"Hong Kong's radical demonstrators have repeatedly attacked police officers with extremely dangerous tools," he said. "They have already constituted serious violent crimes and have begun to show signs of terrorism. This is a gross violation of the rule of law and social order in Hong Kong, which is endangering the lives and safety for Hong Kong citizens."

Simone McCarthy, Laurie Chen and Sarah Zheng  of the South China Morning Post report the Hong Kong anti-government protests have now turned into a flashpoint in an information war between China and the US, after American social media giants Twitter and Facebook struck back at what they said was a state-backed disinformation campaign focused on events in the city.

Both companies announced on Monday that they had suspended accounts on their platforms they alleged were part of a Chinese government-backed, coordinated campaign. Twitter said the accounts were meant “to sow political discord in Hong Kong.”

The accounts suspended by Twitter and Facebook on Monday were not linked to China’s state-run media organizations. Rather they were part of a network of fake accounts whose described tactics appear akin to the Russian misinformation campaigns coordinated to sway American public opinion in the lead-up the 2016 US election.

“China is copying Russia and has set up a large number of accounts on Facebook and Twitter to pump out anti-protester propaganda filled with factually untrue statements and pictures. [Such accounts are] an attempt to polarize opinion, which Twitter and Facebook have publicly stated they don’t want to do, so they are acting on their new policies,” said Victor Shih, a professor at the University of California, San Diego’s School of Global Policy and Strategy in the report from Mss. McCarthy, Chen and Zheng.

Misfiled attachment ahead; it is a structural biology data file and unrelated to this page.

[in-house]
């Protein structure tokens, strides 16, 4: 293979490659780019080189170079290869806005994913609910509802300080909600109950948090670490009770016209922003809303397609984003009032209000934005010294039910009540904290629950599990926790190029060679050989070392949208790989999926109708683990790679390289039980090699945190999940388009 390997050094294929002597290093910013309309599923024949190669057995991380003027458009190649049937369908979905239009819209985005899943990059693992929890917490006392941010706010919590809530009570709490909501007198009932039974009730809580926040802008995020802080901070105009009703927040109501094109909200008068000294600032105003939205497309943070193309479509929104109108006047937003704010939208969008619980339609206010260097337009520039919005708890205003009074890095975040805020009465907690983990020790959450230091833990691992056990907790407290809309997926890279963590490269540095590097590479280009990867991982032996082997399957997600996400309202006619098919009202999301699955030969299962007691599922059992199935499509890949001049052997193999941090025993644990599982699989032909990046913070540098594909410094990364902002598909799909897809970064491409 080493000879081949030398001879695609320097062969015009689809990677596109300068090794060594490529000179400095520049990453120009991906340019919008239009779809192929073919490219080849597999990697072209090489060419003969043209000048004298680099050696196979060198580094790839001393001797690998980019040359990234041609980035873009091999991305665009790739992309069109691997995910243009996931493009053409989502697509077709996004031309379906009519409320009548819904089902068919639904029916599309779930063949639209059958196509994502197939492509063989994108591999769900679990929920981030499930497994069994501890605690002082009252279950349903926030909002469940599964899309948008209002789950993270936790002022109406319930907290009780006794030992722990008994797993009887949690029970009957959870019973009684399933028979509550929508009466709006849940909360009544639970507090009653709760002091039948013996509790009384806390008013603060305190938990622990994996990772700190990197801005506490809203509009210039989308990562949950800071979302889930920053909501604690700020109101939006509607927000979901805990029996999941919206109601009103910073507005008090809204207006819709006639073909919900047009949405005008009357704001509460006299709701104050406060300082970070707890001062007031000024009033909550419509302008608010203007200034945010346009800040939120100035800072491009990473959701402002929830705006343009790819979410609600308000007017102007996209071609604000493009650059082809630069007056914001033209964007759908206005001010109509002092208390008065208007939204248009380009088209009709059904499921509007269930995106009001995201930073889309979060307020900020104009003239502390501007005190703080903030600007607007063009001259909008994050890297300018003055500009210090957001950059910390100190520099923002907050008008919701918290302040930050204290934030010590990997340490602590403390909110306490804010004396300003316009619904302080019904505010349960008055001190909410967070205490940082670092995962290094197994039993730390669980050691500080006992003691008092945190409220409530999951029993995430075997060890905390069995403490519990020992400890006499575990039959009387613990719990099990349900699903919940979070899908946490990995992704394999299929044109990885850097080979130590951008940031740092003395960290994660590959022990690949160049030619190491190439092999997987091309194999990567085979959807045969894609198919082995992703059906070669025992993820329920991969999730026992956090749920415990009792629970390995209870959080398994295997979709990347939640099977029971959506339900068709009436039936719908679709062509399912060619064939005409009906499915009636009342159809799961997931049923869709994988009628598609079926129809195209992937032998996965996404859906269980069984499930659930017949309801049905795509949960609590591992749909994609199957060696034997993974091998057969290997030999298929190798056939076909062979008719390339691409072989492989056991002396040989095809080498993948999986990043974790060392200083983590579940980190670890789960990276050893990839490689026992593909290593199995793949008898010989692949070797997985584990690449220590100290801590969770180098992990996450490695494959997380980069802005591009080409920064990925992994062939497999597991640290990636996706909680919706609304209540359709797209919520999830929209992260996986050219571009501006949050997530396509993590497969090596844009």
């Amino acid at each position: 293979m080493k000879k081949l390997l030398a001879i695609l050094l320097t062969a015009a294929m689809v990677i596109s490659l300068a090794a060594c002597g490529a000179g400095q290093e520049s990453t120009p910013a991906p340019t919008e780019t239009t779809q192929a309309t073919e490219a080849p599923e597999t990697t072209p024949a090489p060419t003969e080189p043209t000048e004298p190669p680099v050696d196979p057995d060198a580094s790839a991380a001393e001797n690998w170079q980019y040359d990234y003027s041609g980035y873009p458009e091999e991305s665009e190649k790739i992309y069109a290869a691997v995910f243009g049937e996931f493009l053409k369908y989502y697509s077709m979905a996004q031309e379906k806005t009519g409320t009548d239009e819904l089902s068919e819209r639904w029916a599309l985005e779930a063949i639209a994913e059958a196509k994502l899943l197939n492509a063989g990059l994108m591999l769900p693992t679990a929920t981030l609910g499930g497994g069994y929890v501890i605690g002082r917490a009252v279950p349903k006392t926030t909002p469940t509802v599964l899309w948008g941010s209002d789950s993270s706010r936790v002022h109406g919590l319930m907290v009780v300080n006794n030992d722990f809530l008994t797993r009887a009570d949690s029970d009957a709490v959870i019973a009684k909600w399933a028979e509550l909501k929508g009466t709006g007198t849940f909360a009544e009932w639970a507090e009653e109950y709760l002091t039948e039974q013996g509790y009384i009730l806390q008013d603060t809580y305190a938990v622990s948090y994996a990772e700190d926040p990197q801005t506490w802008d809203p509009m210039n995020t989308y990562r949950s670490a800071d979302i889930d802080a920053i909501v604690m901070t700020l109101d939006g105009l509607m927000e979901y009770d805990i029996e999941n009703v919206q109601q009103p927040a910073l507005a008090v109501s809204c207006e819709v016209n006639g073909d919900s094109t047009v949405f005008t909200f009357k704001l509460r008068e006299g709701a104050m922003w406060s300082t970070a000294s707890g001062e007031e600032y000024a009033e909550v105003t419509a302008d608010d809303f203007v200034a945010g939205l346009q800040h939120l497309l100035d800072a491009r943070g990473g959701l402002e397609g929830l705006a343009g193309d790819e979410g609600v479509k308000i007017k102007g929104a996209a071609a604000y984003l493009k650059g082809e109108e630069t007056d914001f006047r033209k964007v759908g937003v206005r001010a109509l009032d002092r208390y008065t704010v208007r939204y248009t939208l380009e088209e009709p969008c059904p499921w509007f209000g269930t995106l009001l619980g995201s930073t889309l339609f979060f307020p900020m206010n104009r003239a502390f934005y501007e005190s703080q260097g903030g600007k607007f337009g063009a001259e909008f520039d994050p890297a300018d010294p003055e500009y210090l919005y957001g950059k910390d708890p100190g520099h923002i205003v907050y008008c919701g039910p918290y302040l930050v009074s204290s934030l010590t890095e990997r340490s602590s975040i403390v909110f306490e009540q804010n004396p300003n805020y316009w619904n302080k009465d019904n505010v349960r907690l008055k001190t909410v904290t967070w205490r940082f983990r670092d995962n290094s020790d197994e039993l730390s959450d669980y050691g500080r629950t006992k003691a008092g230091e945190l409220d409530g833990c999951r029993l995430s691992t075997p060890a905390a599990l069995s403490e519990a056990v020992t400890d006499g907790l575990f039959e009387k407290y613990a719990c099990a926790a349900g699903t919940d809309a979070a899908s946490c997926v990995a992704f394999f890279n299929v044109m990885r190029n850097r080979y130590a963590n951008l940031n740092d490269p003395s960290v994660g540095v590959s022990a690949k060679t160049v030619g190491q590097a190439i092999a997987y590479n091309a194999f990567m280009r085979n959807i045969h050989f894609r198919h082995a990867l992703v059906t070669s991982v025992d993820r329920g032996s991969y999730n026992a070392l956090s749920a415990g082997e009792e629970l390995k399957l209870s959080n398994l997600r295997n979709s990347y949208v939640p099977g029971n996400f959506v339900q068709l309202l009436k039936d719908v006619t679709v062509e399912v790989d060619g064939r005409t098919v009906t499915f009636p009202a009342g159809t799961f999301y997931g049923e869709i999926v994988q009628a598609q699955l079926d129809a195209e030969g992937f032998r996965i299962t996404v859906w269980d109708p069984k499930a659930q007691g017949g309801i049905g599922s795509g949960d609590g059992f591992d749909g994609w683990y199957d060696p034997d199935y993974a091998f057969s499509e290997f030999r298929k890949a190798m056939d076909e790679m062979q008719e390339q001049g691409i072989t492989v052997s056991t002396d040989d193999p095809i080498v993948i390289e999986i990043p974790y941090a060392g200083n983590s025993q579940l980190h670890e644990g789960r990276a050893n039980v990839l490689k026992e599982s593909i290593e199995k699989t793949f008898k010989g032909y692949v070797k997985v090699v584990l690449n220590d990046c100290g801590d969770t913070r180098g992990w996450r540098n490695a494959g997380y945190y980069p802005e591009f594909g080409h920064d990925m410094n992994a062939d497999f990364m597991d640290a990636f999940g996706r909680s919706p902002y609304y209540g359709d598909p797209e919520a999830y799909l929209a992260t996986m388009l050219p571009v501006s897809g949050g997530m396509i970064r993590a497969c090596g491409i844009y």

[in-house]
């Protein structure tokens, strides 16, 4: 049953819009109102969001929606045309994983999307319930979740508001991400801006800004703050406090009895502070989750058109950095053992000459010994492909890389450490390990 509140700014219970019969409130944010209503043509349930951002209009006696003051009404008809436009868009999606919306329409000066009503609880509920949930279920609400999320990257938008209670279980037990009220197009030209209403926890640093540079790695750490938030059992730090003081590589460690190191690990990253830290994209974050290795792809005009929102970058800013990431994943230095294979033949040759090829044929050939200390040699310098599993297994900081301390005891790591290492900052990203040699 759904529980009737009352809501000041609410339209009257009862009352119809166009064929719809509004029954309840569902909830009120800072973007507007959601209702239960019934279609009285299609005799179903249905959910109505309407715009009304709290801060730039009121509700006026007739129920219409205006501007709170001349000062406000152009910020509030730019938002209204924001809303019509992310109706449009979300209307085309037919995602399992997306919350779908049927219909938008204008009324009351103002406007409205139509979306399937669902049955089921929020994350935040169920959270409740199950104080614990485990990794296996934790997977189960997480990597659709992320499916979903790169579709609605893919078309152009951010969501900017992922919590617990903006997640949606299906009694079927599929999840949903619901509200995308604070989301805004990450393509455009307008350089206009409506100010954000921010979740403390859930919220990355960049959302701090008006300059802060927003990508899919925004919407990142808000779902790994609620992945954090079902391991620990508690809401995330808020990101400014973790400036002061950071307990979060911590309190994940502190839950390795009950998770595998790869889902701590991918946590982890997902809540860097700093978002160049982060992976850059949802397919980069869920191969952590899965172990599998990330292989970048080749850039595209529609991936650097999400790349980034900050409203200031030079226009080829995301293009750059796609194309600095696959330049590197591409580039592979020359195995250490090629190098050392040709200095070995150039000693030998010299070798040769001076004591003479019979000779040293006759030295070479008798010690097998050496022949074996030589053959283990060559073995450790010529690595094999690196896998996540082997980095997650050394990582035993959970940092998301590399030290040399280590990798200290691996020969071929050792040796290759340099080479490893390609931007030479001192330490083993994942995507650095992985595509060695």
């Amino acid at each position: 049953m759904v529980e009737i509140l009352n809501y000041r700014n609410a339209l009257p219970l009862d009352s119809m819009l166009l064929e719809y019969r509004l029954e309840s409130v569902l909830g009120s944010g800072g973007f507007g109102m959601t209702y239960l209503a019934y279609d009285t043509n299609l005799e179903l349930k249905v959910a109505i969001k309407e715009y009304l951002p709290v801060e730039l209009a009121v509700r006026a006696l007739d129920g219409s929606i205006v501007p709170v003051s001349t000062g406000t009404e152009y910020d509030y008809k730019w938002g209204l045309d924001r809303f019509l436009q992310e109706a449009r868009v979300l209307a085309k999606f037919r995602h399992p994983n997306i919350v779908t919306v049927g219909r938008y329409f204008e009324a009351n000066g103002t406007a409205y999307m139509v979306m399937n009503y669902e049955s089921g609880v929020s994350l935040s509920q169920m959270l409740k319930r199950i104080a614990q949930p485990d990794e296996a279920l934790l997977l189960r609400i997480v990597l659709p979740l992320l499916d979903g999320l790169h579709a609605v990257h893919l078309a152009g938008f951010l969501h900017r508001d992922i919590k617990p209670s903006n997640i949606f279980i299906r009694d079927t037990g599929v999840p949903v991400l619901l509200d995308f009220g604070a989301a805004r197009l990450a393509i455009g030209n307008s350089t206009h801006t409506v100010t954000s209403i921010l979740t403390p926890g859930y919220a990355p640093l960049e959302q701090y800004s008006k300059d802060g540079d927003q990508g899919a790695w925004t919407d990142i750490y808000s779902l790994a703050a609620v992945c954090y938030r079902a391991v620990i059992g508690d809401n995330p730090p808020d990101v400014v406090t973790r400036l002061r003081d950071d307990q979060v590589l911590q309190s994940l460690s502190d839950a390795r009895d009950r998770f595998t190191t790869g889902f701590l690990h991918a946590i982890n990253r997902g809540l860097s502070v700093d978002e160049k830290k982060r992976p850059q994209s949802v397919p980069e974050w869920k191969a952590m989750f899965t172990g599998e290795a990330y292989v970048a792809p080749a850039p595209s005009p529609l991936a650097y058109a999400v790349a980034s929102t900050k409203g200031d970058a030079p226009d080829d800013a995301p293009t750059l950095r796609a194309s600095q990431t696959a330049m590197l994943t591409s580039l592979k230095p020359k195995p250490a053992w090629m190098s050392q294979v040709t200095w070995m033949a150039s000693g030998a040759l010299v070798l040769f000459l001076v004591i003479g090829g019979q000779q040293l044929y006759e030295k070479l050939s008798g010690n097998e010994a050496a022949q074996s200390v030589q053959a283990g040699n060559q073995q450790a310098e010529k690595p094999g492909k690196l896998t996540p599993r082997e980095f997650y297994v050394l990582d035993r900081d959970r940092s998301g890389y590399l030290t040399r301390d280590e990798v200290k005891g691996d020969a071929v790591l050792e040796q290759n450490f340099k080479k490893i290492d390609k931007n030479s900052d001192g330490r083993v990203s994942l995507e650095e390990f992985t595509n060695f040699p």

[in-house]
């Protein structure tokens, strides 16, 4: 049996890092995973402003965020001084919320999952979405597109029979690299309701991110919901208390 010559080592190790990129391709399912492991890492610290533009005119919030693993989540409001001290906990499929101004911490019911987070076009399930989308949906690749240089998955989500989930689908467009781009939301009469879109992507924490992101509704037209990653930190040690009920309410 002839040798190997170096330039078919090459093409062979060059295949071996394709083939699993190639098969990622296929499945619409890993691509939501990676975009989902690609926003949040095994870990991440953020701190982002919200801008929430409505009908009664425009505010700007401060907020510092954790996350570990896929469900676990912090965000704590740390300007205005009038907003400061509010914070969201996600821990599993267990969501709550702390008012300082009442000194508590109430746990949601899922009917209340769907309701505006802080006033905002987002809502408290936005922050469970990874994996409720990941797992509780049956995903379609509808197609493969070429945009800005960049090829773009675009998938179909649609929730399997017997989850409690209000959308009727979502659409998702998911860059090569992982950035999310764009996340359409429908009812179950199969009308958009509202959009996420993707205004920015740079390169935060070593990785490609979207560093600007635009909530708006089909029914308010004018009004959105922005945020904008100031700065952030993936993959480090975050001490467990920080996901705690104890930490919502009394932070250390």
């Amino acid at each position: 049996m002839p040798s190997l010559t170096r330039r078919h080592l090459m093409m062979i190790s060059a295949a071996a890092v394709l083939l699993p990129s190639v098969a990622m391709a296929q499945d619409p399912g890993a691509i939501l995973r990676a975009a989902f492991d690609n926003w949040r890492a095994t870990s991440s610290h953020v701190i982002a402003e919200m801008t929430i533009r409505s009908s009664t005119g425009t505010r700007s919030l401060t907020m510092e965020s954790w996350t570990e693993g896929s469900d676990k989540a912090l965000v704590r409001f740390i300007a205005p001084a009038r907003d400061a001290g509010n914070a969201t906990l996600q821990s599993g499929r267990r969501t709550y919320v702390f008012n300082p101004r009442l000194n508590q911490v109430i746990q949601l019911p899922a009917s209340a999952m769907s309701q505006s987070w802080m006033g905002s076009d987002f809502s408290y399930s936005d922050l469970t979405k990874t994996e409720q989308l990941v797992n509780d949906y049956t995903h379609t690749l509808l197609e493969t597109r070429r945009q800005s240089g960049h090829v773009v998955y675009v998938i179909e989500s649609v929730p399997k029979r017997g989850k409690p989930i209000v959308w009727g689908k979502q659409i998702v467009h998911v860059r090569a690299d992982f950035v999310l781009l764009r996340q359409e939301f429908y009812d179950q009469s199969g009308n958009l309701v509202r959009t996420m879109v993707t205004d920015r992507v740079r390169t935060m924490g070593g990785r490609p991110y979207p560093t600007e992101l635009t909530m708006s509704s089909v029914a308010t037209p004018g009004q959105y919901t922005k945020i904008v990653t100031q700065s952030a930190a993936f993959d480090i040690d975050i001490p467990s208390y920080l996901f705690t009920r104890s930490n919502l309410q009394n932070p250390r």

On Facebook, Communist Chinese government accounts were removed for “coordinated inauthentic behavior” identified by Facebook, including posts that compared protesters to cockroaches, accused journalists of corruption and of colluding with “rioters”, and claimed that protesters, not police, had been responsible for the widely reported injury of a woman who may lose sight in one eye.

Facebook said it decided to take down accounts related to the Hong Kong protests because they were associated with the Chinese government, rather than over the content they posted reported McCarthy, Chen and Zheng.

The escalating rhetoric has sparked fears that China could be mulling an intervention of force concluded CNN’s Tara John.

President Trump called for calm via a Tuesday afternoon tweet in which he claimed that US intelligence showed "the Chinese Government is moving troops to the Border with Hong Kong. Everyone should be calm and safe!"

The President’s admonition aside, we believe it is just a matter of time before the Hong Kong protests end in bloody repression from the Communist Chinese government. A totalitarian system, like Chinese Communism, cannot abide dissent or non-conformity.

As evidenced by the Communist government’s prohibition against travel by those participating in the protests, the contagion of demands by Hong Kong citizens for freedom and government accountability represent an existential threat to the system of social credit-imposed conformity that now undergirds the Communist Chinese system. The United States must be prepared to confront the Communist Chinese strongly and firmly if and when the much-anticipated crackdown comes.